Bob Russell

“Out of the overflow of the heart the mouth speaks.” (Matt .12:34)

In the first home game following the terrorist attack in Boston, Red Sox slugger David Ortiz uttered an expletive in a pre-game ceremony at Fenway Park. Two days after the bloody April 15th bomb blast, Ortiz told the sellout crowd, “This is our _______ city, and nobody is going to dictate our freedom.” Afterward, “Big Papi,” as he’s affectionately known to fans, said it was an unplanned outburst, according to the Associated Press.

A few hours later David Ortiz got a supportive tweet from Federal Communications Commission Chairman Julius Genachowski. Genachowsk later stated that the FCC would not censure Ortiz because after all, “He was speaking from the heart.”

Really? Is it not possible to speak from the heart without using the f bomb or resorting to gross profanity? While I’m thankful for the unified and determined spirit that is evident in Boston, I’m disappointed in the vulgarity that has become commonplace in movies, rap music, literature and everyday conversation.

Anyone who attends a college football game, drives in heavy traffic or sits in a college classroom is aware of the increase in profanity that has somehow become totally acceptable in America. To me, it’s another sign of the moral decay that is eroding the foundation of our country. While it’s considered hate speech to use racial or gender slurs, the use of the name of God or Jesus in vain is dismissed with a shrug. None of the above should be tolerated.

I was told in high school that the use of profanity was an indication of a poor vocabulary. Today it’s, “Speaking from the heart.” We probably can’t do much to reverse the trend but as followers of Christ we do have a golden opportunity to be distinctive in the way we speak. If we don’t resort to profanity, even though we don’t make an issue of it, others notice and we eventually gain credibility and a right to be heard.

The book of James has a great deal to say about the importance of controlling the tongue. The tongue is directly involved in the sins of profanity, bigotry, boasting, criticism, complaining, slander, gossip, lies, coarse joking, blasphemy, sarcasm—the list goes on! To tame the tongue is a tough challenge for us since we live in a world of awful verbal pollution.

While working in a foundry one summer as a student in Bible college I was appalled every time I heard one particularly offensive four letter word. It was used constantly. But after a couple of weeks I became accustomed to hearing it, and it didn’t repulse me as much. Toward the end of the summer that word would pop into my mind when I was startled or angry. Although I didn’t use it, the temptation was certainly there.

I went from repulsion to tolerance to temptation in just three months. That summer I gained a new appreciation for Christian people who work in sinful environments year in and year out and yet are able to control their speech. That has to be a constant battle!

James used three analogies to illustrate the importance of taming the tongue:

(1) The horse’s bit. “When we put bits into the mouths of horses to make them obey us, we can turn the whole animal” (James 3:3). There is a sense in which our speech reveals what is really in the heart. Jesus said, “Out of the overflow of the heart the mouth speaks” (Matt 12:34). But James says there is another sense in which our tongue controls our heart. Just as a small bit can determine the direction of a powerful horse, we can manage how we think, feel, and behave by controlling our tongues.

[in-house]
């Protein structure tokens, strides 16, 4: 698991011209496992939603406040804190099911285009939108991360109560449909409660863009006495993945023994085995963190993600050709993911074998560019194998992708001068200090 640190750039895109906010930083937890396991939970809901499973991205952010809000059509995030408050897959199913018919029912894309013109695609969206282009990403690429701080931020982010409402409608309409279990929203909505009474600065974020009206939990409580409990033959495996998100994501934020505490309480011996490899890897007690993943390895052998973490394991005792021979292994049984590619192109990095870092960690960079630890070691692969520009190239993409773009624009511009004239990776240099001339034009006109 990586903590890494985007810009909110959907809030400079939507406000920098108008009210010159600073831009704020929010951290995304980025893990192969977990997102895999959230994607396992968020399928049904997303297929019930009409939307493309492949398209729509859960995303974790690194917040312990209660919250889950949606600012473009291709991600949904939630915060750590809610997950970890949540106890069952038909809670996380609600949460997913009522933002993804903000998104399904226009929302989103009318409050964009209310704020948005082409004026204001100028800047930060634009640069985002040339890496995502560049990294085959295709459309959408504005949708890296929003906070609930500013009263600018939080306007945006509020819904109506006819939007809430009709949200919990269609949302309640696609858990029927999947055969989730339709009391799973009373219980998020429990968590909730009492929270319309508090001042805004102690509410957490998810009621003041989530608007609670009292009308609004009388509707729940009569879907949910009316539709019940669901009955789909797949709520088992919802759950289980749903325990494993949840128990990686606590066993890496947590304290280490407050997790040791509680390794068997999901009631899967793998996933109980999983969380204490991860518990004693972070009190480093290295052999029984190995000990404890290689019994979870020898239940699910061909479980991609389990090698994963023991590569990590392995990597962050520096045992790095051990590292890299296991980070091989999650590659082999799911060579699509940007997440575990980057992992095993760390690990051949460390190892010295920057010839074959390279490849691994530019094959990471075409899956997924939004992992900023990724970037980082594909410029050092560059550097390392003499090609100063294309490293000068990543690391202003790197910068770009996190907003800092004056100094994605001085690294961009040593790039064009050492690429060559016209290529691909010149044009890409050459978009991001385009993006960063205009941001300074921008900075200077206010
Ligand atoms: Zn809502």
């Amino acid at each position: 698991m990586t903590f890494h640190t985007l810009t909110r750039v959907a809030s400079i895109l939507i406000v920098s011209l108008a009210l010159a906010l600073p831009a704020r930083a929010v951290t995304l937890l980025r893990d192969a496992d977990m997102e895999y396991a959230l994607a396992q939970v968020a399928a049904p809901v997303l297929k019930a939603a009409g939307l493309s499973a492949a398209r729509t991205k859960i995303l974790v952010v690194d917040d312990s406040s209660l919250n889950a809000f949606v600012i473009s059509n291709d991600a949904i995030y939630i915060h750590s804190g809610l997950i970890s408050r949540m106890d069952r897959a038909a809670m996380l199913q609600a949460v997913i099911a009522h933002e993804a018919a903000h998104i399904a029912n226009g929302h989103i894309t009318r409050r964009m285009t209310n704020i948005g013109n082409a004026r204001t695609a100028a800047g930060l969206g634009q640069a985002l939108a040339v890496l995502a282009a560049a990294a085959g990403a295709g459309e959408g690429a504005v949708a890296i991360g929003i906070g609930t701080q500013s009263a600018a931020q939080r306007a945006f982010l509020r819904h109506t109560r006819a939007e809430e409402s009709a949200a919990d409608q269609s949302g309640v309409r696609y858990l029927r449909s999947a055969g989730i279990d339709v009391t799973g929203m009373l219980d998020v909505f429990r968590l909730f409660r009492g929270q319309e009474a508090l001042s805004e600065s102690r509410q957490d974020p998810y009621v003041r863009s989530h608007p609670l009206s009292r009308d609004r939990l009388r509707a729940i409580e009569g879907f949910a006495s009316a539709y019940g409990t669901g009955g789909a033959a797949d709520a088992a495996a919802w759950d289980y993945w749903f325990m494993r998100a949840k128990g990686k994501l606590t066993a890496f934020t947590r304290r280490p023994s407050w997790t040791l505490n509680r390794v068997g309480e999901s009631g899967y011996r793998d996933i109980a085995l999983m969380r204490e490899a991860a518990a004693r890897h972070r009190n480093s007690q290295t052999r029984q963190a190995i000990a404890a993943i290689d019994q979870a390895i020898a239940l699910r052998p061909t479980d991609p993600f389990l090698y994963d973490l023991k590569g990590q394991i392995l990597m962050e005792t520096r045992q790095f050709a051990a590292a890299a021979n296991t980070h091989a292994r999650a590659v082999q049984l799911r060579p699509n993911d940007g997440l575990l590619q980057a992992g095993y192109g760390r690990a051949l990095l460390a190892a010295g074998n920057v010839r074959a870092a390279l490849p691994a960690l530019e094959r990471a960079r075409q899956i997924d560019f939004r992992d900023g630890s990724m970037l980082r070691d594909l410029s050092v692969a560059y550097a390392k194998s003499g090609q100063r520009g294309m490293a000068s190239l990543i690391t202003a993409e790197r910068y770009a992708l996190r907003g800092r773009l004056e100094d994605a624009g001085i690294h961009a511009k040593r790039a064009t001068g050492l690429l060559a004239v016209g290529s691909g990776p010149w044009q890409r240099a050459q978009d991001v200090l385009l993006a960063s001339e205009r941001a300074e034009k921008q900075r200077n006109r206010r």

(2) The rudder of a ship. “Or take ships as an example. Although they are so large and are driven by strong winds, they are steered by a very small rudder wherever the pilot wants to go. Likewise the tongue is a small part of the body, but it makes great boasts” (James 3:4-5). The rudder is tiny compared to the massive boilers that power the ship but the rudder determines the direction and ultimate destination.

(3) The spark that begins a forest fire. “Consider what a great forest is set on fire by a small spark. The tongue also is a fire, a world of evil among the parts of the body. It corrupts the whole person, sets the whole course of his life on fire, and is itself set on fire by hell” (James 3:5-6). Recent fires that ravaged thousands of acres of timber and dozens of homes in Arizona were all started by just one match—just one tiny spark. So much damage can be done by just one little word or one seemingly innocent phrase.

Fans of the classic movie “Gone With the Wind” know of the famous line from Rhett Butler: “Frankly my dear, I don’t give…” Yet when the movie was released six decades ago a preacher in Boston objected to the use of that one four letter word in the movie. He insisted that if that one word were permitted there would be no end to the profanity that would be heard in future movies. He was a prophet. It all began with one word that many considered innocent.

On the other hand the tongue can be used to teach the gospel, encourage the discouraged, rebuke the sinner, heal the hurting, and give testimony to the lost. Solomon wrote, “A word aptly spoken is like apples of gold in settings of silver” (Proverbs 25:11). That’s why James makes an appeal for speech that is controlled, pure, positive, and consistent. “The tongue has the power of life and death, and those who love it will eat its fruit” (Proverbs 18:21).

-Bob Russell is a  retired Minister living in Louisville, KY

(Reprinted from